Despite Economic Jitters, Stock Market Climbs
STEVE INSKEEP, HOST:
It's MORNING EDITION from NPR News. I'm Steve Inskeep.
RENEE MONTAGNE, HOST:
And I'm Renee Montagne.
We can't report this morning of a big change in the economy. Unemployment is still above eight percent. Some companies are warning about lower profits. Yet, in spite of jitters about the sluggish economy, the stock market keeps climbing. The Dow Jones Industrial average is up 11 percent so far this year, the NASDAQ, 22 percent. In fact, overall, the markets are at their highest level since the financial crisis hit four years ago.
To talk about why stocks are doing so well, we've got David Wessel on the line. He is economics editor at the Wall Street Journal and he's a regular guest on our program.
DAVID WESSEL: Good morning, Renee.
MONTAGNE: Well, let's start with some other bad news. Besides unemployment in the U.S., there's persistent problems in Europe. There's big emerging markets like China and Brazil that are slowing. So, David, why are stocks rising?
WESSEL: Well, it's always hard to know why the stock market does what it does. And it's important to remember that the mood on Wall Street could change abruptly at any moment. But one big factor is the Federal Reserve. It has cut the short term interest rates it controls nearly to zero. And it says it'll keep them there until 2015. And it's also printing money to fund another round of purchases of bonds, which has the effect of pushing down longer term interest rates, like the ones on mortgages.
Now, investors with a lot of money don't want to settle for less than two percent of their money, which is what you get if you buy a 10 year treasury bond. So they're looking for somewhere else to put their money where they can do better. And the stock market is one such place. I mean, every time the Fed makes a big move, the stock market goes up.
In effect, the Fed is chasing investors out of these safe investments, like U.S. treasuries or government guaranteed mortgage bonds, into riskier investments like stocks. And the Fed thinks that'll help the economy grow faster. And one reason is that over the - since the beginning of the year, the market value of all U.S. stocks, the whole thing, has risen about two trillion dollars. And so, stock holding households are richer. And richer people tend to spend more.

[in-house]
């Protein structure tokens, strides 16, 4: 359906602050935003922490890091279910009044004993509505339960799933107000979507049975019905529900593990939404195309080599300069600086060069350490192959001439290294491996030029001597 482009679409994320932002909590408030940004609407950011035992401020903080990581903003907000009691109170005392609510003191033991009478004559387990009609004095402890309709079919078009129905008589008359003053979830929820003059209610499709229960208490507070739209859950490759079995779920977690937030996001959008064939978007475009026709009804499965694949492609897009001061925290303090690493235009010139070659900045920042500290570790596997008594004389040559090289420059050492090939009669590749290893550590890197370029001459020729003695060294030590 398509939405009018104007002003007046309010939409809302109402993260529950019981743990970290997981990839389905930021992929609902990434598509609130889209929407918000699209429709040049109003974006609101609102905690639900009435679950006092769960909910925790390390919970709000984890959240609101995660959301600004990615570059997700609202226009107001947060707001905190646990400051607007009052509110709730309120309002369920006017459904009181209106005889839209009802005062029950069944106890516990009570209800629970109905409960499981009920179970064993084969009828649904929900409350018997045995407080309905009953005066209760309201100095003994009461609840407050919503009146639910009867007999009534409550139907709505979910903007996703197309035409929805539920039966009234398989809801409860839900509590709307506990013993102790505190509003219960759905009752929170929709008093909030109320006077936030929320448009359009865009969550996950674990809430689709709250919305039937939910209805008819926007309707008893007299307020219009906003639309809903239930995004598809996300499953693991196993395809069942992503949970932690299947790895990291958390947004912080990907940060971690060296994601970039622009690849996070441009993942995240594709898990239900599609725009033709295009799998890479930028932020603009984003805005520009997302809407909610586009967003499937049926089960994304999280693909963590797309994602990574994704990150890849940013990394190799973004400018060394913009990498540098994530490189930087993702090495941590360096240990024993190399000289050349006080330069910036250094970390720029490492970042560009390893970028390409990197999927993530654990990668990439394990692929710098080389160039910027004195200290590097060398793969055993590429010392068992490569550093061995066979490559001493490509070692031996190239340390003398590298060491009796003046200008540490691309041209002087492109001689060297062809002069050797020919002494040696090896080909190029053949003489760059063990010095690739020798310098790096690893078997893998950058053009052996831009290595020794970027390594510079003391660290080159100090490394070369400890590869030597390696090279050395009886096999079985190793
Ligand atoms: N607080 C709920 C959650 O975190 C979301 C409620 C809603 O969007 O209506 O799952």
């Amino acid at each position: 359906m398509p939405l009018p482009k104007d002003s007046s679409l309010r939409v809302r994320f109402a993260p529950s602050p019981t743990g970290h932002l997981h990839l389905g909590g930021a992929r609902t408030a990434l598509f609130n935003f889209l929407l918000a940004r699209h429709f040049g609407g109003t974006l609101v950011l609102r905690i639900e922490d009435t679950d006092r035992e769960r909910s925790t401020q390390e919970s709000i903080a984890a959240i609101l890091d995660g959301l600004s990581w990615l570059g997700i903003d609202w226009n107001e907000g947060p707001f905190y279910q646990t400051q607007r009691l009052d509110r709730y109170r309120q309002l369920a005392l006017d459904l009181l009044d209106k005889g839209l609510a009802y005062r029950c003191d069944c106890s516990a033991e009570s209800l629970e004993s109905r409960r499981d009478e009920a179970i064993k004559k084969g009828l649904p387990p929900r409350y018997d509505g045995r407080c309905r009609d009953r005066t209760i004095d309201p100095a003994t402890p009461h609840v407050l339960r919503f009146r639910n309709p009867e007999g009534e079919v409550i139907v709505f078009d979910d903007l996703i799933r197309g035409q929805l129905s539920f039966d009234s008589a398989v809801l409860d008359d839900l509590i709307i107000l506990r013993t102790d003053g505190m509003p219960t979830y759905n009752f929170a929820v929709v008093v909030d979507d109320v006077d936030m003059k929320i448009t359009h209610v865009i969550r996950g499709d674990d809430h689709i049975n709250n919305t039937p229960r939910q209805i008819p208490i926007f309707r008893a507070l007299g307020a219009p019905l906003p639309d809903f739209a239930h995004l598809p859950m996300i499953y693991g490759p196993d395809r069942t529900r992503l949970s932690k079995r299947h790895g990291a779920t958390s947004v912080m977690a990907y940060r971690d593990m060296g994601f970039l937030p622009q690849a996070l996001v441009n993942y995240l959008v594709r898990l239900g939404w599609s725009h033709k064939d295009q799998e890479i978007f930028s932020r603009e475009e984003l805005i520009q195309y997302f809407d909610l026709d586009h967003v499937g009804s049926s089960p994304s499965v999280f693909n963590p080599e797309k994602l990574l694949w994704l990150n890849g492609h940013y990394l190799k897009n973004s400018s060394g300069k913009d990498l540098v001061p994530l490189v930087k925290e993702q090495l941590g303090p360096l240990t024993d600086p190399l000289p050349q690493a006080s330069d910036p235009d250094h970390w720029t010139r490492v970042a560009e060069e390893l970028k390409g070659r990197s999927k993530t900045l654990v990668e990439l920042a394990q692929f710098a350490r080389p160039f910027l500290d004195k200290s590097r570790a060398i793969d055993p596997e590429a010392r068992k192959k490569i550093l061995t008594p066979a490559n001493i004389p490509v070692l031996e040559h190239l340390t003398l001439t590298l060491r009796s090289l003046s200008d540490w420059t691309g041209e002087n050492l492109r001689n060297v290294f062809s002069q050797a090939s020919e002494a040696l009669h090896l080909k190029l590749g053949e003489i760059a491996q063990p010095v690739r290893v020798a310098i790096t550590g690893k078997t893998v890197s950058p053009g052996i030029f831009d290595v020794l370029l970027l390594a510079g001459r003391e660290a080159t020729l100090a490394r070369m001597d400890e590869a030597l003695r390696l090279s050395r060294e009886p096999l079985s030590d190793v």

MONTAGNE: OK. But break that down a little bit more. If the Fed says it's taking these big steps because it's worried about economy, does that mean that the stock market is disconnecting from the health of the overall economy?
WESSEL: It does sometimes seem that way to me. I mean, at some point the stock market is going to meet the economy, which means either the stock market's going to go down or the economy's going to go up. You have to be careful about looking at the stock market as a predictor of the economy, of course. My Wall street Journal colleagues tell me that the volume of trading, the number of shares changing hands, has been low, which is another reason to watch this with caution.
But it's possible that the stock market is telling us something here - that the economy may be about to take a turn for the better. I mean, I was surprised to see in the last Wall Street Journal/NBC News poll that there's a surprising uptick in consumer optimism about the economy. But there are some wild cards here in the recent strength of the stock market.
MONTAGNE: And those are?
WESSEL: Well, the big one is Apple computer. Apple is so big that it's boosting some of the stock market averages. Not the Dow Jones, but the S&P 500 and the NASDAQ index. And it counts for 5 percent of the S&P, 13 percent of the NASDAQ. Apple is trading nearly $700 a share. That's about 70 percent higher than it was a year ago. All those iPhones and iPads add up and it's pushing up the stock market. Just Apple alone is pushing up the stock market.
MONTAGNE: David, just briefly if you can, how is the stock market being affected by the presidential campaign? I mean, do the prospects of one candidate or the other actually affect the market?
WESSEL: Well, they must affect it somehow. It's kind of hard to tell. You have the polls saying that Barack Obama's doing better. He's supposed to be the nemesis of big business. He wants to tax the investor class. Yet, as his fortunes rise, so do the stock market. Maybe there's a link there, maybe there isn't. I think the thing to watch is as the markets begin to focus on the fiscal cliff, the tax increases and spending cuts at the end of the year, we may see that they're not quite so happy with Washington as they've been lately.
MONTAGNE: David, thanks very much.
WESSEL: You're welcome.
MONTAGNE: David Wessel is economics editor at the Wall Street Journal.
NPR transcripts are created on a rush deadline by an NPR contractor. This text may not be in its final form and may be updated or revised in the future. Accuracy and availability may vary. The authoritative record of NPR’s programming is the audio record.